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Overcoming emerging COVID19 challenges with relatable science: Developing and evaluating knowledge translation tools for families

Background:

The outbreak from the 2019 novel coronavirus (COVID19) has had vast impacts on how health information is communicated, how individuals seek health information and services, and how information and services are delivered. Ensuring that families have access to essential health information is critical for improving health outcomes and adherence to public health recommendations. The pandemic has highlighted a pervasive challenge arising from the public’s lack of confidence in science and government authorities, and the crucial need for widespread dissemination of clear, transparent and research-based information. These issues are magnified in groups inordinately affected by access and language barriers. To address these gaps, we built on our experiences developing national award-winning knowledge tools that merge the best available research evidence with the power of families’ experience (narrative) and engaging art mediums (e.g., whiteboard animation videos, interactive infographics).

Objectives and Methods:

This study is currently in progress. Our goal is to develop, evaluate and disseminate innovative knowledge translation tools to increase awareness, knowledge and uptake of evidence about COVID-19 among parents and families. Our methods mirror our well-established, iterative co-development process. First, we conducted a qualitative study of parents with children who have had COVID-19 to understand their experiences, information needs, decision-making process, and the type of care they accessed and received. Concomitantly, we held focus groups with parents from diverse community groups to understand their experiences and information needs related to COVID-19 public health measures, including vaccination, mask wearing, and social distancing. Semi-structured interviews and focus groups were conducted via zoom. Data collection and thematic analysis occurred concurrently; the analysis team employed three stages during the analytic process – coding, categorizing and developing themes. Trustworthiness was ensured through iterative data collection and analysis, detailed study audit trail and investigator triangulation. Second, we will then co-create knowledge translation tools with parents, our Pediatric Parent Advisory Group, and our Pediatric Parent Consultation Network. The knowledge translation tools will build on the data from the interviews and focus groups, and merge parent experiences with the best available research evidence about COVID-19. We will conduct evaluations of our knowledge translation tools by healthcare professionals to ensure clinical accuracy. We will also conduct usability testing among a national sample of parents.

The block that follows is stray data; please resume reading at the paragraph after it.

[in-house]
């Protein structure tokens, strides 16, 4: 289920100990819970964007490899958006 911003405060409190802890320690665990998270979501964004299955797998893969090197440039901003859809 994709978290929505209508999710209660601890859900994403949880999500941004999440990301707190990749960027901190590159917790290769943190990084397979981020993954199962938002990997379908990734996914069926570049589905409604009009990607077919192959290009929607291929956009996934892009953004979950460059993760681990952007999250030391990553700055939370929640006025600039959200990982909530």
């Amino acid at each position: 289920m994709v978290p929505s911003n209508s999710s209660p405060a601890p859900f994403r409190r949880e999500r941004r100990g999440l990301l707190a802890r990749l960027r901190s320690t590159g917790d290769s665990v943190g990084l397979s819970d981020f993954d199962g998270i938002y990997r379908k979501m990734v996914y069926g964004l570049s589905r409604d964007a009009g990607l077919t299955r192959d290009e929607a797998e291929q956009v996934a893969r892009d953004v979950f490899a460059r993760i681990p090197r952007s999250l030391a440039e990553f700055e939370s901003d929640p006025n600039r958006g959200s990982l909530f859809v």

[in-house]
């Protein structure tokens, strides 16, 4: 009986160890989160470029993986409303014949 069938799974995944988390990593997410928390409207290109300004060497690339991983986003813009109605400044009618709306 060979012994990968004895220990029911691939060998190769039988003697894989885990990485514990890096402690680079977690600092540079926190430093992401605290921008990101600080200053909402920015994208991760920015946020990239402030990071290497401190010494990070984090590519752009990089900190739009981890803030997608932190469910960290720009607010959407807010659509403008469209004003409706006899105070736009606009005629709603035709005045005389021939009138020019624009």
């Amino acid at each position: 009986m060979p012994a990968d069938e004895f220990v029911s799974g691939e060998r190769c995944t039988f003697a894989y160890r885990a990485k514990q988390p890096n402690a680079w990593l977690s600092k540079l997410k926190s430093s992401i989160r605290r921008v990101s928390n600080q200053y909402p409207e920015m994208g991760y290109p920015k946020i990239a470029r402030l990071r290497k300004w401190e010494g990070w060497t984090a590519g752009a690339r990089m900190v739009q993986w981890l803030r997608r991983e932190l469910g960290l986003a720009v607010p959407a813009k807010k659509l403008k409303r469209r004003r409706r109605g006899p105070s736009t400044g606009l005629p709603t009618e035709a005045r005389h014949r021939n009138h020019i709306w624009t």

Findings and Significance:

Our qualitative findings highlight the information needs and experiences of families with a child with COVID-19, which includes the complexities of navigating changing public health directives, managing COVID-19 in the family, the stress and anxiety incurred by parents, and the mental health effects of isolation and pandemic effects on children. This work will generate new knowledge and inform the development of tools to address the immediate public health crisis whilst having applicability and utility beyond the pandemic period. Key outputs include novel knowledge translation tools about COVID-19 that are responsive to the information needs and experiences of parents and families. These tools will be accessible to a diverse audience, including different cultural groups, and those living in rural and remote communities. Our work will impact parents and families across Canada and beyond. 

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